The AfterShock comics series from writer Peter Calloway looks at the lengths his grandfather went through to give his children a better life.
After five years of presenting fiction from the likes of Brian Azzarello, Marguerite Bennett, and Garth Ennis, the latest title from AfterShock Comics offers something truly unexpected — a story based on real life. But then, Shadow Doctoris far from an everyday tale.
“This is my grandfather’s story,” writer Peter Calloway explained in a statement, adding that his grandfather was “a Black doctor that, after graduating in the early 1930s in Chicago, couldn’t find a job at a hospital because he was Black. He also couldn’t get a loan from a bank to start a practice, because he was Black. Desperate, he turned to the only other source of money in Prohibition-era Chicago: the Mafia.”
He continued, “What my grandfather did is something of a legend in my family. He faced enormous obstacles and overcame them, setting his children up for a better life than he had. That’s not to say he was a saint — he wasn’t. The choices he made had consequences for the rest of his life. I guess what I’m saying is that, on the one hand, his story represents the promise of America. On the other hand, it also shows the worst of it. That, to me, is compelling, exciting, and ultimately important.”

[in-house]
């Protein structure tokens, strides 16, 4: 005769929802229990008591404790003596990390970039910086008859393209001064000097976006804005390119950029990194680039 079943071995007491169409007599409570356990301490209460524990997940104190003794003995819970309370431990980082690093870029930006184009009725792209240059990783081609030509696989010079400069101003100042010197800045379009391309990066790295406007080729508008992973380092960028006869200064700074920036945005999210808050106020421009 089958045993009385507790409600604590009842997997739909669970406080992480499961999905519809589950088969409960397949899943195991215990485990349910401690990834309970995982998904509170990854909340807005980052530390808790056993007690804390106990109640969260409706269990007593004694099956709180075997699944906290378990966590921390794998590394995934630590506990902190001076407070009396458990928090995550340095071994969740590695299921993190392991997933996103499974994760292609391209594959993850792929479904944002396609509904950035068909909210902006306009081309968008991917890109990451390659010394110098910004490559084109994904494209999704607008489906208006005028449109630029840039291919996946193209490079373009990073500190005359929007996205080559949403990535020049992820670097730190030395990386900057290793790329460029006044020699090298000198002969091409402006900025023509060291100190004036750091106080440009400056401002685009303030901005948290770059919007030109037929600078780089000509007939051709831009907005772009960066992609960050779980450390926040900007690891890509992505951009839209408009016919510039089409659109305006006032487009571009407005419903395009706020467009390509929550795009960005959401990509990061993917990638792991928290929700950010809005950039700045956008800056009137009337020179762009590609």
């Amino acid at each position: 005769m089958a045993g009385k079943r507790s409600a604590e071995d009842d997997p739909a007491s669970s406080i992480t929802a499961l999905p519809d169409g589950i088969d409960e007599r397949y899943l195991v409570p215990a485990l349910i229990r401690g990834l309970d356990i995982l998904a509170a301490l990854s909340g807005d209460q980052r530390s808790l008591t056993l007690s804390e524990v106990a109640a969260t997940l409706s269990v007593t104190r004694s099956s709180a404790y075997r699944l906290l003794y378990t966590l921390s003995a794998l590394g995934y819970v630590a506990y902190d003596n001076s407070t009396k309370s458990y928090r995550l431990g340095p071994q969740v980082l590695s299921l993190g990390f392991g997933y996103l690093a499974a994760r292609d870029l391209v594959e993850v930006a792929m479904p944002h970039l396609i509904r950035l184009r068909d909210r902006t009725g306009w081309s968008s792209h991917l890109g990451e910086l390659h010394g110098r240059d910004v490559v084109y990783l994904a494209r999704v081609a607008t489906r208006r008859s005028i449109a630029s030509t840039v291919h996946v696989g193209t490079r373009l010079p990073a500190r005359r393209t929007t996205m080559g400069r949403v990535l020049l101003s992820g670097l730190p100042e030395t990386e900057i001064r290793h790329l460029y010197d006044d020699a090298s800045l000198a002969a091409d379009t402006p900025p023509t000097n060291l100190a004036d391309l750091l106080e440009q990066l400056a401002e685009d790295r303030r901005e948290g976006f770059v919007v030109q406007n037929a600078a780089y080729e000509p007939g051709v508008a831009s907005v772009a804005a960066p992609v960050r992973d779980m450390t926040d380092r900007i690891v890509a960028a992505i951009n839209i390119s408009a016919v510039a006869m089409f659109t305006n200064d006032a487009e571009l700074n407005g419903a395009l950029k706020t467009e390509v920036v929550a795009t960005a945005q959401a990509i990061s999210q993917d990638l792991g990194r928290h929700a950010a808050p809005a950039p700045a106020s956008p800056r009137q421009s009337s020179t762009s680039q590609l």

With the series, illustrated by Buffy the Vampire Slayer’s Georges Jeanty, Calloway said that he wants to move away from his family’s tendency to glorify his grandfather’s actions. “He was bold and intelligent and savvy,” he admitted, “but he was also flawed and did things that are, at best, morally questionable. To be honest, that’s the part that my family tends to shy away from — and those are the things I feel it’s necessary to explore.”
Alongside Calloway and Jeanty, Shadow Doctor features lettering from Charles Pritchett, colors from Juancho!, and cover artwork from Mark Chiarello.
The series launches in February next year. Calloway believes that, despite the 1930s setting, the tale it tells remains timely. “These are stories that — even though they are almost 100 years old — are still playing out in one way or another today: from race, to crime, to economic uncertainty,” he said. Look below for a preview of Jeanty and Juancho!’s work, as well as Chiarello’s cover for the first issue.